a development inhibiting means operable during the second period to inhibit a supply of the developing material onto said second area.
9. The image forming apparatus as claimed in claim 8, wherein said development inhibiting means includes a mechanism operable to switch the developing means selectively between a developing condition in which the developing material is supplied onto the surface of the image carrier and a non-developing condition in which no developing material is supplied onto the surface of the image carrier.
10. The image forming apparatus as claimed in claim 8, wherein said voltage applying means includes a first voltage applying circuit for applying the first voltage to the first electrodes according to the image information, and a second voltage applying circuit for applying the second voltage to the second electrode.
11. The image forming apparatus as claimed in claim 8, wherein said development inhibiting means controls said second voltage to a predetermined value required for a surface potential of the image carrier not to be lowered below the bias voltage even though the image carrier is radiated by rays of light having passed through the light shutter to which the second voltage of said predetermined value is applied.
12. The image forming apparatus as claimed in claim 11, wherein a duty ratio of said first voltage is determined in dependence on said second voltage.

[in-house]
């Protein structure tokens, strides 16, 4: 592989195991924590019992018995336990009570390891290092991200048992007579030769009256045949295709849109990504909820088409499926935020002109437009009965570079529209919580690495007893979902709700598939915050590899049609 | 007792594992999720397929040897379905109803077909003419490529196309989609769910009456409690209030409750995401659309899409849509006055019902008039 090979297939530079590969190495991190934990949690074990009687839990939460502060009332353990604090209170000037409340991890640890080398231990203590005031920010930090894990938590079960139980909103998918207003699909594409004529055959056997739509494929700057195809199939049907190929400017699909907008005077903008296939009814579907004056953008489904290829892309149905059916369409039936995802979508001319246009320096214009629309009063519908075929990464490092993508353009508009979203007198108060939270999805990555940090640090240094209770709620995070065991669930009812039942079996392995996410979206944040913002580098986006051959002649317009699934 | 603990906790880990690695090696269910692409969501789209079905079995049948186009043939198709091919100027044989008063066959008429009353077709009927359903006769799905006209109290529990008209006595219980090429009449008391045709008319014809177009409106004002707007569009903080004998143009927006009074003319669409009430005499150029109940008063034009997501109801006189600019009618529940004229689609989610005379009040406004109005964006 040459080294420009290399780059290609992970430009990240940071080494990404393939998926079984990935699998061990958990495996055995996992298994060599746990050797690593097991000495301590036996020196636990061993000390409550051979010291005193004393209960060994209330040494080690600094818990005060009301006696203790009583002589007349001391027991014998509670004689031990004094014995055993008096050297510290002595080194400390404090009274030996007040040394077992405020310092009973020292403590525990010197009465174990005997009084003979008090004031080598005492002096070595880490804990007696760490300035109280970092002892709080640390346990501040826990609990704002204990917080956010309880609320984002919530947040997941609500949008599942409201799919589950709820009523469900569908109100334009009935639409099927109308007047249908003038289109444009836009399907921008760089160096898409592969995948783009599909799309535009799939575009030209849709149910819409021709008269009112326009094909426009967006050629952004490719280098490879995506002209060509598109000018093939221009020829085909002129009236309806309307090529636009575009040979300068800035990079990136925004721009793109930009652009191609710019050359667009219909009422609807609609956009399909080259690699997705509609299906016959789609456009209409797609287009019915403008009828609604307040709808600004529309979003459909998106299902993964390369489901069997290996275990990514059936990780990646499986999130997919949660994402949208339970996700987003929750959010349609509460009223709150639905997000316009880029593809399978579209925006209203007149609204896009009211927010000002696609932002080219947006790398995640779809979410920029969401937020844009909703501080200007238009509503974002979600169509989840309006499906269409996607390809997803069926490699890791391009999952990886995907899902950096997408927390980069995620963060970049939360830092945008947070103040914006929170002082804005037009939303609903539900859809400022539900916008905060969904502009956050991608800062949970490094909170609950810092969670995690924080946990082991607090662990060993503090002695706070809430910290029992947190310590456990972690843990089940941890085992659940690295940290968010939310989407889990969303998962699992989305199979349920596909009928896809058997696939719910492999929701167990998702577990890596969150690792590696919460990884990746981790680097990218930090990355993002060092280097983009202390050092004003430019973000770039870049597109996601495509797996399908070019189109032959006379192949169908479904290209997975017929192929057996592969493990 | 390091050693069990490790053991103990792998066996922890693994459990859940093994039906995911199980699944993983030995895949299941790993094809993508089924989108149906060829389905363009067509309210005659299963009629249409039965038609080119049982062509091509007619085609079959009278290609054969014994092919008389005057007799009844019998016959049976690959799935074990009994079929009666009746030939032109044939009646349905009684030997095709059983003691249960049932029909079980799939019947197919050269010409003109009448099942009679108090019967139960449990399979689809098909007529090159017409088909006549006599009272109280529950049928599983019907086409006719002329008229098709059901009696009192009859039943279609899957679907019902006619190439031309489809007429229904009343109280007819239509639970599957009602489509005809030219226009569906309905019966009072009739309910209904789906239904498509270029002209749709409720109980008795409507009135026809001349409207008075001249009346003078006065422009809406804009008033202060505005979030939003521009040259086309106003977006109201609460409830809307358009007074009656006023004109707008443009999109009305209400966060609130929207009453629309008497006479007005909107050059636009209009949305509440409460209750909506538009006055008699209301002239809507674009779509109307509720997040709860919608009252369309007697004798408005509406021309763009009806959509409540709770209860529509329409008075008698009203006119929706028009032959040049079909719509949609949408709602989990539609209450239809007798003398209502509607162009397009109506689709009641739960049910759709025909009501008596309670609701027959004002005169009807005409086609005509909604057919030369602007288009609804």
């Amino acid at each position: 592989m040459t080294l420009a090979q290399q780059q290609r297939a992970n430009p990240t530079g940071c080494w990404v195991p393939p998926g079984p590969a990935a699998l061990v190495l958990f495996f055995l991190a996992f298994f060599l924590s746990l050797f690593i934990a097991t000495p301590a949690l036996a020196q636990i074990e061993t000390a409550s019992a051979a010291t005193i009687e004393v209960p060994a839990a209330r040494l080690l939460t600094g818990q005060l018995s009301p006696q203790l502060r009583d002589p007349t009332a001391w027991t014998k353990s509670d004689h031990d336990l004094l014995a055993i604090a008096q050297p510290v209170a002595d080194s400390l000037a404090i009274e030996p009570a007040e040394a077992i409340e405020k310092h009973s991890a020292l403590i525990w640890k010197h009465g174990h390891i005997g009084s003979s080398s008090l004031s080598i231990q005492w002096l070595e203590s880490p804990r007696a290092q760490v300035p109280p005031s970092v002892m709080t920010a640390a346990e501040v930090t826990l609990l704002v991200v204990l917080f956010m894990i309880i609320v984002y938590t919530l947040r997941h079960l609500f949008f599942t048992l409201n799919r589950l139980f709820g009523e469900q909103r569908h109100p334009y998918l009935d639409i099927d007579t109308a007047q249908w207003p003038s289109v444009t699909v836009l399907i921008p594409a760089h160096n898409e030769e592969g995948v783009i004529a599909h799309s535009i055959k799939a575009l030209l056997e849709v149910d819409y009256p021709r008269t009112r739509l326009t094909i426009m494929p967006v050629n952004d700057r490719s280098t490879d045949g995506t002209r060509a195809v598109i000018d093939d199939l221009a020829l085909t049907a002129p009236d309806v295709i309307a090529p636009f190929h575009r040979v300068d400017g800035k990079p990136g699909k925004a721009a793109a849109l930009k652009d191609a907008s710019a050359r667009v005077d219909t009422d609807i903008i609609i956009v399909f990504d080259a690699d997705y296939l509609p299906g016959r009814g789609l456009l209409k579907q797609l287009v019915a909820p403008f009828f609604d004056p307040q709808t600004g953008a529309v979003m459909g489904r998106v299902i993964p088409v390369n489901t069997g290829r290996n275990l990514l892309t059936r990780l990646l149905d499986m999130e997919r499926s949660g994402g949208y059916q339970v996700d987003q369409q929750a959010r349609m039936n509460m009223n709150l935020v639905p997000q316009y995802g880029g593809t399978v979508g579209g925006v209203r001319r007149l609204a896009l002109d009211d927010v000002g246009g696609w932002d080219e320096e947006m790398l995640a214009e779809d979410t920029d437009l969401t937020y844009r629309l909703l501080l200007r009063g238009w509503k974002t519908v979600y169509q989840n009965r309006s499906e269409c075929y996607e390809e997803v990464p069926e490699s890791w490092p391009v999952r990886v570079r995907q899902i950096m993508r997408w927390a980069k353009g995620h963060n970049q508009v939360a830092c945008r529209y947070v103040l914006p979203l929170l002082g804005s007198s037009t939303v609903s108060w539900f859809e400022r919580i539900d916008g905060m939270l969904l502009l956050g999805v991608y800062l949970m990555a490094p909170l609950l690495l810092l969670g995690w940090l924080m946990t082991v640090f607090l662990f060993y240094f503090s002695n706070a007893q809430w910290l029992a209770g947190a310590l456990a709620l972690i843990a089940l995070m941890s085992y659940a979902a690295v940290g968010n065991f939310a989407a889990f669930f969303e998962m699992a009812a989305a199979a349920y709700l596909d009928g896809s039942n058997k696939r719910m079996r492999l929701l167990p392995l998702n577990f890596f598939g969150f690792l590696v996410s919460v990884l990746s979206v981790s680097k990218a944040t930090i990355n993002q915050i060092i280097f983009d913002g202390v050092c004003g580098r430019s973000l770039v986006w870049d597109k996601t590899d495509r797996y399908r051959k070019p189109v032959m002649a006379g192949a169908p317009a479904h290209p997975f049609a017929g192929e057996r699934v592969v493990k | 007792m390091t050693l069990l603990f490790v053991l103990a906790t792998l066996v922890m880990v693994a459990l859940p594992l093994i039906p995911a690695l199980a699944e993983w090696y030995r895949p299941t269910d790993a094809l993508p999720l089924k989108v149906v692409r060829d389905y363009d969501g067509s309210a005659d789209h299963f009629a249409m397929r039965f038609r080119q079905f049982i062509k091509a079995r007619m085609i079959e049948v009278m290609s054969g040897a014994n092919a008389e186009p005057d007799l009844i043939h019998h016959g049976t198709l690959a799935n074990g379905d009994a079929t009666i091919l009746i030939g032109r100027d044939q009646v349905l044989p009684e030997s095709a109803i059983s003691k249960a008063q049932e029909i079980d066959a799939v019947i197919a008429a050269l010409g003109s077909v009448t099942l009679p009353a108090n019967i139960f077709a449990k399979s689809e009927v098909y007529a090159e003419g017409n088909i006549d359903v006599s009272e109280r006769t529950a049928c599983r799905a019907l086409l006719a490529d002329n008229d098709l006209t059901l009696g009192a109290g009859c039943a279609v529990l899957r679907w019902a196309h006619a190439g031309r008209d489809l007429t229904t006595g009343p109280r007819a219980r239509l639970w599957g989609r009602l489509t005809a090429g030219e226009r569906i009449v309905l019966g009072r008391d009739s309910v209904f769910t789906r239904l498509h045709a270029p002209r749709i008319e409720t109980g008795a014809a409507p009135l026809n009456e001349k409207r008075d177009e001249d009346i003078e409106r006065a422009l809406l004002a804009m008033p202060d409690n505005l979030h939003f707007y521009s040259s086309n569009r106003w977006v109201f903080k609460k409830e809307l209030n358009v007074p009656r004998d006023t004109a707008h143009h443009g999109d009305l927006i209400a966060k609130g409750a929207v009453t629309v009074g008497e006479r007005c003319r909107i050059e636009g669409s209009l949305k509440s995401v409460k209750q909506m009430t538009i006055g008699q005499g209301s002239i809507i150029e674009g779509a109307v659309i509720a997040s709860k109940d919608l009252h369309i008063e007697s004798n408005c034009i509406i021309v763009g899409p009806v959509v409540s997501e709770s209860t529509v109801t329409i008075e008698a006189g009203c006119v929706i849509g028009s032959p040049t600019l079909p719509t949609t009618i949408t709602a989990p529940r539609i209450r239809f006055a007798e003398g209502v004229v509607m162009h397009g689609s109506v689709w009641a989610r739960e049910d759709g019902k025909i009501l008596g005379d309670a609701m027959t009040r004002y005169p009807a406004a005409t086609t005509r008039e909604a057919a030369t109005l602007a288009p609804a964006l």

Description

This is a continuation of application Ser. No. 07/688,172, filed on Apr. 19, 1991 now abandoned, for an IMAGE FORMING APPARATUS.

BACKGROUND OF THE INVENTION

1. Field of the Invention

The present invention generally relates to an image forming apparatus utilizing an electrophotographic process and, more particularly, to the image forming apparatus wherein an electro-optical material such as PLZT (a kind of solid-solution ceramic material expressed by a chemical formula, (Pb0.921 La0.079)(Zr0.70 Ti0.30)0.98 O3) is employed for a light shutter and wherein a drive voltage proportional to information to be reproduced is selectively applied to a plurality of electro-optical materials to vary the amount of light passing through the light shutter so that the light passing through the light shutter can be utilized to form a recording by means of the electrophotographic process.

2. Description of An Prior Art